Is Open Source Recession-Proof?
Lofty oil prices. Sub-prime mortgage woes. Financial companies (Citigroup, Etrade) stumbling badly. Ouch. Ouch. And Ouch. Whispers of a potential recession ahead continue. That made The VAR Guy wonder: If the U.S. heads into a recession soon, are open source companies better positioned to weather the storm than their closed source counterparts? Let’s take a look.
At first glance, open source companies have the upper hand against their closed-source counterparts during economic slowdowns. Big businesses already are migrating their Unix-based systems to more cost-effective Linux servers. One could argue those migrations will accelerate if corporate IT budgets get cut. And for new projects, IT departments would likely look at open source first because of its initial (and potential long-term) cost advantages over closed-source alternatives.
In theory, open source companies also win on the employment front during difficult economic times. By leveraging a worldwide community of developers committed to the open source movement, they often don’t suffer from the big salary structures seen within Microsoft, Oracle and other traditional software providers.
While companies like Symantec continue to cut staff heading into 2008, nimble open source providers continue to recruit employees. So far, so good for open source companies.
Now For The Bad News
Still, perhaps things aren’t so cut-and-dry. When stocks tumbled in 2001, Red Hat shares fell far further than those of Microsoft and Oracle.
Take a look at this chart tracking Microsoft, Oracle and Red Hat shares since 2000. Red Hat investors certainly didn’t think the company was recession proof when shares fell from $95.12 in January 2000 to $7.10 in December 2001 (adjusted for splits). Of course, Red Hat shares were also suffering from irrational exuberance ahead of the downturn.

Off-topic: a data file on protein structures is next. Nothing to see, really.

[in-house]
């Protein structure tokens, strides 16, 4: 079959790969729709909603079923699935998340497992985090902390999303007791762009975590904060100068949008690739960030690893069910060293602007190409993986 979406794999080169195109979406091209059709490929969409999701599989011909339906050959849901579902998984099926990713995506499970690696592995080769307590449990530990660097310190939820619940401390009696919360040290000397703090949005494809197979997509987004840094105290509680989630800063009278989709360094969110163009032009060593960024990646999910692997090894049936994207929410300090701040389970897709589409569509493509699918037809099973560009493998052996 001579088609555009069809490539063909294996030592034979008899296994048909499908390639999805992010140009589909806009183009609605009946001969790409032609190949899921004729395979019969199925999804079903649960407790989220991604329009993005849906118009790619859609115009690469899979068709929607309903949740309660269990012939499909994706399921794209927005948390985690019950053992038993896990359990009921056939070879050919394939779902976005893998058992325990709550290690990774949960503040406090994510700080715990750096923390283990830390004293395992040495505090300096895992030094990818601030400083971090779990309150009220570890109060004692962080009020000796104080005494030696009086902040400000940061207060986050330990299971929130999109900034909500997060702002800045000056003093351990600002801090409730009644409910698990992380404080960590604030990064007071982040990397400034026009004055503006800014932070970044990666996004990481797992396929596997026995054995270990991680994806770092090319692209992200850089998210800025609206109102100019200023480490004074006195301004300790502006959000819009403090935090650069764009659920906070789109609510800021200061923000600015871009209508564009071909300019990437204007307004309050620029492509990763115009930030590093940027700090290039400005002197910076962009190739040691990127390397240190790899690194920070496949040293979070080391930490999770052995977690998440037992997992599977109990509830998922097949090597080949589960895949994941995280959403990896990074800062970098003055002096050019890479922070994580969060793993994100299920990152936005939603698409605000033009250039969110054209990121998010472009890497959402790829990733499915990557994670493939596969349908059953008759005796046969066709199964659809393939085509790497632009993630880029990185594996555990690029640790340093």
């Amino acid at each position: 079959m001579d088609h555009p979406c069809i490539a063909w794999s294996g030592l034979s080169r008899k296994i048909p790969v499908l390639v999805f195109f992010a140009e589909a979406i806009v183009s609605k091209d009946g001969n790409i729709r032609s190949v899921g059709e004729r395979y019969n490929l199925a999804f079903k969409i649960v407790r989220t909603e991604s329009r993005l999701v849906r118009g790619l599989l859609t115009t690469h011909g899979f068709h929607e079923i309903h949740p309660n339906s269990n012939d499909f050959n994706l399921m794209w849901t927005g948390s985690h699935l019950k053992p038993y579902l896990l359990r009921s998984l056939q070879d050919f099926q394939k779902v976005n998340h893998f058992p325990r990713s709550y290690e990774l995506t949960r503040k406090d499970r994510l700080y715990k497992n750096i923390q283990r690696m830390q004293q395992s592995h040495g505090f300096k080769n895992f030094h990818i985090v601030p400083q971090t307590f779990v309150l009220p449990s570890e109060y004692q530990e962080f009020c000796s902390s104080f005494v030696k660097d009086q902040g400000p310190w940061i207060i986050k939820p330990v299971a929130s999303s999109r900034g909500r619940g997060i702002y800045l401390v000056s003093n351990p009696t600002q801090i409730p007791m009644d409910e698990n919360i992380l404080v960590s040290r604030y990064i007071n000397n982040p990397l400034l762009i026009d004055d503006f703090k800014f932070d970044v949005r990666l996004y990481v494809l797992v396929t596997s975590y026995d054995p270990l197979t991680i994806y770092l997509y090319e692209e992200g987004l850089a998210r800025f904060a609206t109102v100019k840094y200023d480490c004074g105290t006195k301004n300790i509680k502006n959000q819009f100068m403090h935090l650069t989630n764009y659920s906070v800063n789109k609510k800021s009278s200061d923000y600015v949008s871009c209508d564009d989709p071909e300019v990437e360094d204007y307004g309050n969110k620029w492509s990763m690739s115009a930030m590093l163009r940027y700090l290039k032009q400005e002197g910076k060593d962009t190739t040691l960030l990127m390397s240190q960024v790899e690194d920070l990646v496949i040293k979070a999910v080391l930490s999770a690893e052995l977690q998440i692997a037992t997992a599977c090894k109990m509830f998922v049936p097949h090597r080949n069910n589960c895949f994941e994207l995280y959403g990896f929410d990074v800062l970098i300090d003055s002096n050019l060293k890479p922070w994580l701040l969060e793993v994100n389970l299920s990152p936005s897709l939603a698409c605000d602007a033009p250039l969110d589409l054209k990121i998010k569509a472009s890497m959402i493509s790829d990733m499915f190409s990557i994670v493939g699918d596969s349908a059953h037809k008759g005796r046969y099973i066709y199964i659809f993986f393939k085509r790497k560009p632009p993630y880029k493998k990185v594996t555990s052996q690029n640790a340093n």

Even so, The VAR Guy believes open source companies like Red Hat, MySQL and SugarCRM are in far better position — during strong and weak economic times — than their legacy software counterparts. After all, it’s hard to bet against a global software movement where thousands of talented developers lend a hand … at little or no financial expense.
One prime example: Marten Mickos, CEO of MySQL, estimates that the open source community has 1.2 million full time equivalent (FTE) employees writing code. In stark contrast, Microsoft has 71,000 employees, Mickos noted at a recent conference. Which group would you bet on over the long haul?Before you answer, consider this: SurgarCRM has experienced record growth in recent months. And MySQL continues to monitor financial markets for an opportune time to launch a potential initial public offering. If MySQL finds the courage to go public during a soft economy — or even a recession — it will be the ultimate vote of confidence in the open source business model.
Oh, and one piece of full disclosure: The VAR Guy owns a few shares in Red Hat, but certainly not enough for him to kick back and relax during good — or bad — economic times.